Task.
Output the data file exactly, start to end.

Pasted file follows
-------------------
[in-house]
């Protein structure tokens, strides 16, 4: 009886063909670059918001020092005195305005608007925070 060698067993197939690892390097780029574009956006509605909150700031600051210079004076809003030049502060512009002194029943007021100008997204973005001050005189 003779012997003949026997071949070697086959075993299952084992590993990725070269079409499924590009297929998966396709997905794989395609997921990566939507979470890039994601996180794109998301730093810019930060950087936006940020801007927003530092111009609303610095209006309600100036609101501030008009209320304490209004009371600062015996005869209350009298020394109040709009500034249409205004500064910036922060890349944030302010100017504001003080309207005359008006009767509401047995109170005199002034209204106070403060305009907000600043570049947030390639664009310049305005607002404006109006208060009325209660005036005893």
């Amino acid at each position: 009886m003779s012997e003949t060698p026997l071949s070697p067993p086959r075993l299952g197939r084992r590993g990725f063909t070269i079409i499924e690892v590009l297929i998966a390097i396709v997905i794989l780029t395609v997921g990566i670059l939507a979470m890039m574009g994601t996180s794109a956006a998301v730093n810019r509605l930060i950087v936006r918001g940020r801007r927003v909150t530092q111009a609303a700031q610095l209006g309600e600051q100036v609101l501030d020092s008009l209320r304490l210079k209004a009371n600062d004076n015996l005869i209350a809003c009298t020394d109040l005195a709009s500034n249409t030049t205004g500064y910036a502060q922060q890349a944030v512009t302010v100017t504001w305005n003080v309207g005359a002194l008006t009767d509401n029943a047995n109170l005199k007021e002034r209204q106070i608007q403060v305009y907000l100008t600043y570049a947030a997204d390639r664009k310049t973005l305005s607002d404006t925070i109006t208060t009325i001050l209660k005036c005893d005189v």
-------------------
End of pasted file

[in-house]
């Protein structure tokens, strides 16, 4: 009886063909670059918001020092005195305005608007925070 060698067993197939690892390097780029574009956006509605909150700031600051210079004076809003030049502060512009002194029943007021100008997204973005001050005189 003779012997003949026997071949070697086959075993299952084992590993990725070269079409499924590009297929998966396709997905794989395609997921990566939507979470890039994601996180794109998301730093810019930060950087936006940020801007927003530092111009609303610095209006309600100036609101501030008009209320304490209004009371600062015996005869209350009298020394109040709009500034249409205004500064910036922060890349944030302010100017504001003080309207005359008006009767509401047995109170005199002034209204106070403060305009907000600043570049947030390639664009310049305005607002404006109006208060009325209660005036005893």
């Amino acid at each position: 009886m003779s012997e003949t060698p026997l071949s070697p067993p086959r075993l299952g197939r084992r590993g990725f063909t070269i079409i499924e690892v590009l297929i998966a390097i396709v997905i794989l780029t395609v997921g990566i670059l939507a979470m890039m574009g994601t996180s794109a956006a998301v730093n810019r509605l930060i950087v936006r918001g940020r801007r927003v909150t530092q111009a609303a700031q610095l209006g309600e600051q100036v609101l501030d020092s008009l209320r304490l210079k209004a009371n600062d004076n015996l005869i209350a809003c009298t020394d109040l005195a709009s500034n249409t030049t205004g500064y910036a502060q922060q890349a944030v512009t302010v100017t504001w305005n003080v309207g005359a002194l008006t009767d509401n029943a047995n109170l005199k007021e002034r209204q106070i608007q403060v305009y907000l100008t600043y570049a947030a997204d390639r664009k310049t973005l305005s607002d404006t925070i109006t208060t009325i001050l209660k005036c005893d005189v």